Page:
A thin, light-weight, two-conductor transmitter signal wire 26 traverses the rear of the headband 12 and connects the transmitter module 10 to a computer interface module 28. The computer interface module 28 is a part analog and part digital circuit used for processing the data or information received by the three ultrasonic microphones 18, 20 and 22 and converting this information into data which shall be utilized to update the perspective view of the three-dimensional image. Three individual wires 30, 32 and 34 connect the three ultrasonic microphones 18, 20 and 22 to the appropriate connectors on the computer interface unit 28. A serial data bus cable 36 provides for the transmission of data between the computer interface unit 28 and the graphics computer 38 associated with the computer monitor display 16. The graphics computer 38 is connected to the display monitor 16 via a standard video cable 40.

Acoustic energy radiates from the transmitter module 10 in a more or less hemispherical energy field pattern in accordance with the principles of classical acoustical theory. The radiated energy from the transmitter module 10 impinges upon each of the three ultrasonic microphones 18, 20 and 22 as illustrated by straight line-of-sight rays 40a, b, and c. Acoustic energy travels approximately 1,100 feet per second, or about one foot in distance per millisecond of time. Because of the constant propagation velocity of sound, any real-time change in the position of the computer operator's head 14, and the transmitter module 10 associated therewith, causes a corresponding real-time change between the time of the initial transmitted signal and the time the signal is received by each of the three ultrasonic microphones 18, 20 and 22.

Through the use of state of the art digital circuitry, the elapsed time between the transmission and reception of the acoustic signal is processed and converted to corresponding bytes or words of data. Accordingly, since the elapsed time is known, as well as the velocity of the signal, which is a constant, then through basic physical principles the quantitative magnitude of the data is made to represent in direct proportion, the instantaneous distance between the ultrasonic transmitter module 10 and each of the three ultrasonic microphones 18, 20 and 22. The measured instantaneous distance between the ultrasonic transmitter module 10 and each of the three ultrasonic microphones 18, 20, and 22 is a good approximation of the instantaneous distance between the computer operator 14 and the image displayed on the computer monitor 16 because of the proximity of the transmitter module 10 to the computer operator's head and the proximity of the time ultrasonic microphones 18, 20, and 22 to the image displayed. These bytes or words of data are then transmitted in a predefined sequential fashion to the graphics computer 38 for processing by the existing three-dimensional graphics software resident in the computer 38.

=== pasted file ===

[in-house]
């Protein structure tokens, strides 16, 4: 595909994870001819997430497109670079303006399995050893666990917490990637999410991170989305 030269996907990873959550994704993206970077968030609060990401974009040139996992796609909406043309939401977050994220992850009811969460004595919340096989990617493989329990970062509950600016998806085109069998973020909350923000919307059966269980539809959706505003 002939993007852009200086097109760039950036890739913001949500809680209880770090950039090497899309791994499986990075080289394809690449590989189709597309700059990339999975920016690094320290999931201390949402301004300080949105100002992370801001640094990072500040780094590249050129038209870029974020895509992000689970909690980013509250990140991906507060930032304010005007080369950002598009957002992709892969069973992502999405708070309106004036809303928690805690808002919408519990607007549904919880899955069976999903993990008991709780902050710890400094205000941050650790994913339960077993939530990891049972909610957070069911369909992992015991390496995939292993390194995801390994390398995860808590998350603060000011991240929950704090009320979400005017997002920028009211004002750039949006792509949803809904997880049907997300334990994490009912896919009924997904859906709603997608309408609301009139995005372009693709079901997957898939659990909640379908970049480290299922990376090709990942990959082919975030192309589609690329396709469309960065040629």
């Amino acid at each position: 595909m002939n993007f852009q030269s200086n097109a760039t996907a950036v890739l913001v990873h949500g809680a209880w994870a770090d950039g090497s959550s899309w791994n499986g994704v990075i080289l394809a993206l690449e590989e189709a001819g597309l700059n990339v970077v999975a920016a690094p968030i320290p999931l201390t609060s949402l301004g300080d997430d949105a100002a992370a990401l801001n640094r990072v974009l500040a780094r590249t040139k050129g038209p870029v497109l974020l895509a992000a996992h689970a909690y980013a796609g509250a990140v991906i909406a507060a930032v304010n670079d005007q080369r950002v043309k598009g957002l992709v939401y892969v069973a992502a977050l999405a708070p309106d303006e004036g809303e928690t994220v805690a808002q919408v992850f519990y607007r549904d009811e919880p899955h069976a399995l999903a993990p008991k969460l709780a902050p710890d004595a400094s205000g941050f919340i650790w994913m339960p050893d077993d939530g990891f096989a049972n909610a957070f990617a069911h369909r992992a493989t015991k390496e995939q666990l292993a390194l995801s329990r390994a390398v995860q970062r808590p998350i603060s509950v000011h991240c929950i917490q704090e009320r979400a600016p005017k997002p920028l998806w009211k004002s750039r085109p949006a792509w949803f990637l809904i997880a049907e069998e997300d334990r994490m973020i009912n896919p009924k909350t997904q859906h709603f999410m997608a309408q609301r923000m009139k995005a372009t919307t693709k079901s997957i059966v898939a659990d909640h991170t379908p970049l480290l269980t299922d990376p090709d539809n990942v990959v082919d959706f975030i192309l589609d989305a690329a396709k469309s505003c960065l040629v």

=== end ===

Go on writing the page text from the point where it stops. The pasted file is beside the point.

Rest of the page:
A computer program is utilized to process the data from the three ultrasonic microphones 18, 20 and 22 to produce a software reconstruction of the instantaneous transmitter position relative to the three stationary ultrasonic microphones 18, 20 and 22 in three-dimensional space. The software generated information derived from this spatial reconstruction interacts with the X, Y, and Z rotational algorithms of the original graphics program to cause the three-dimensional image to change its perspective view, in direct one-to-one correspondence to the movement of the computer operator's head 14 in a manner exactly analogous to viewing three-dimensional objects in nature.

The program can also incorporate additional features which allow for variable rate of movement and/or rotation of the three-dimensional image relative to the head movement of the computer operator 14, other than the direct one-to-one correspondence described above. Pressing one or a combination of computer keyboard keys, for example, can cause only a slight positional change of the three-dimensional object for a large horizontal or vertical head movement. Alternatively, pressing a different combination of keys could cause a much more rapid positional change of the three-dimensional image with a relatively small head movement. This later feature would be particularly useful in situations where limited head movement is encountered, such as in aircraft cockpit for example.